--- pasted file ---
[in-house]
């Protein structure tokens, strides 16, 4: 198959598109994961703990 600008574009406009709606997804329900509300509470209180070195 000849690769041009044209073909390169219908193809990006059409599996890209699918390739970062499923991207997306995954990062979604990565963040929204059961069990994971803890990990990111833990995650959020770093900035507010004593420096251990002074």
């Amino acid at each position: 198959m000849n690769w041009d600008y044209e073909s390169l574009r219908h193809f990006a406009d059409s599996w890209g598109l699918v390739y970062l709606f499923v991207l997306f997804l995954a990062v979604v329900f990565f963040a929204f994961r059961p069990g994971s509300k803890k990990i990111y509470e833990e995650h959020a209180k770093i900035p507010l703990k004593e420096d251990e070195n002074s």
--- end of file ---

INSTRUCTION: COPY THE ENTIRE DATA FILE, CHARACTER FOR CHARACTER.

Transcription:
[in-house]
């Protein structure tokens, strides 16, 4: 198959598109994961703990 600008574009406009709606997804329900509300509470209180070195 000849690769041009044209073909390169219908193809990006059409599996890209699918390739970062499923991207997306995954990062979604990565963040929204059961069990994971803890990990990111833990995650959020770093900035507010004593420096251990002074």
């Amino acid at each position: 198959m000849n690769w041009d600008y044209e073909s390169l574009r219908h193809f990006a406009d059409s599996w890209g598109l699918v390739y970062l709606f499923v991207l997306f997804l995954a990062v979604v329900f990565f963040a929204f994961r059961p069990g994971s509300k803890k990990i990111y509470e833990e995650h959020a209180k770093i900035p507010l703990k004593e420096d251990e070195n002074s």